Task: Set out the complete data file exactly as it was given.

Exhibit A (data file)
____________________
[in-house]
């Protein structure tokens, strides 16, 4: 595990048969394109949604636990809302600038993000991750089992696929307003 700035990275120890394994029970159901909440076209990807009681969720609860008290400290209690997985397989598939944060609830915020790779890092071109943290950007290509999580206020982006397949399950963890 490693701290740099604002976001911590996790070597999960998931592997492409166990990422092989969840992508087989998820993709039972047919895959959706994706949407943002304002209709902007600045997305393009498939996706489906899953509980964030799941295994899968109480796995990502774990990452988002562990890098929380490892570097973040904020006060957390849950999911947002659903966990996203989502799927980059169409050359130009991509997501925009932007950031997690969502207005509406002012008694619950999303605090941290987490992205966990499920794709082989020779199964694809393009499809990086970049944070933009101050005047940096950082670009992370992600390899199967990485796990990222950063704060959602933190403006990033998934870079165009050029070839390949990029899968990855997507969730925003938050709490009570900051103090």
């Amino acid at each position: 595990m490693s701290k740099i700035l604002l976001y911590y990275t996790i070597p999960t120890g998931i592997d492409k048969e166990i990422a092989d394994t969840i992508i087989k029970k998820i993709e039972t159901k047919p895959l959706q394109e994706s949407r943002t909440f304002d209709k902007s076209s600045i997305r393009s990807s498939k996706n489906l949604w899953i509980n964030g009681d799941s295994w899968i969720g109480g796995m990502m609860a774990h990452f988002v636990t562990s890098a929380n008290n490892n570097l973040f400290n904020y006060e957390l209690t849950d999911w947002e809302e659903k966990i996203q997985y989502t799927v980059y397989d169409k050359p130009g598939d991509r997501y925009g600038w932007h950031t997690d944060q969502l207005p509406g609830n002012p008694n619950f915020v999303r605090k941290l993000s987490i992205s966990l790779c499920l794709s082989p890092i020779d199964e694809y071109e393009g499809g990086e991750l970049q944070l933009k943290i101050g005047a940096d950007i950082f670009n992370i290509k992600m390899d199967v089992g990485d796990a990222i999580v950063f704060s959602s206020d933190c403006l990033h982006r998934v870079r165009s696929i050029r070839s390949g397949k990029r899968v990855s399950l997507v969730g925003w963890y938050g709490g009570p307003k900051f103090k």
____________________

[in-house]
């Protein structure tokens, strides 16, 4: 595990048969394109949604636990809302600038993000991750089992696929307003 700035990275120890394994029970159901909440076209990807009681969720609860008290400290209690997985397989598939944060609830915020790779890092071109943290950007290509999580206020982006397949399950963890 490693701290740099604002976001911590996790070597999960998931592997492409166990990422092989969840992508087989998820993709039972047919895959959706994706949407943002304002209709902007600045997305393009498939996706489906899953509980964030799941295994899968109480796995990502774990990452988002562990890098929380490892570097973040904020006060957390849950999911947002659903966990996203989502799927980059169409050359130009991509997501925009932007950031997690969502207005509406002012008694619950999303605090941290987490992205966990499920794709082989020779199964694809393009499809990086970049944070933009101050005047940096950082670009992370992600390899199967990485796990990222950063704060959602933190403006990033998934870079165009050029070839390949990029899968990855997507969730925003938050709490009570900051103090």
């Amino acid at each position: 595990m490693s701290k740099i700035l604002l976001y911590y990275t996790i070597p999960t120890g998931i592997d492409k048969e166990i990422a092989d394994t969840i992508i087989k029970k998820i993709e039972t159901k047919p895959l959706q394109e994706s949407r943002t909440f304002d209709k902007s076209s600045i997305r393009s990807s498939k996706n489906l949604w899953i509980n964030g009681d799941s295994w899968i969720g109480g796995m990502m609860a774990h990452f988002v636990t562990s890098a929380n008290n490892n570097l973040f400290n904020y006060e957390l209690t849950d999911w947002e809302e659903k966990i996203q997985y989502t799927v980059y397989d169409k050359p130009g598939d991509r997501y925009g600038w932007h950031t997690d944060q969502l207005p509406g609830n002012p008694n619950f915020v999303r605090k941290l993000s987490i992205s966990l790779c499920l794709s082989p890092i020779d199964e694809y071109e393009g499809g990086e991750l970049q944070l933009k943290i101050g005047a940096d950007i950082f670009n992370i290509k992600m390899d199967v089992g990485d796990a990222i999580v950063f704060s959602s206020d933190c403006l990033h982006r998934v870079r165009s696929i050029r070839s390949g397949k990029r899968v990855s399950l997507v969730g925003w963890y938050g709490g009570p307003k900051f103090k």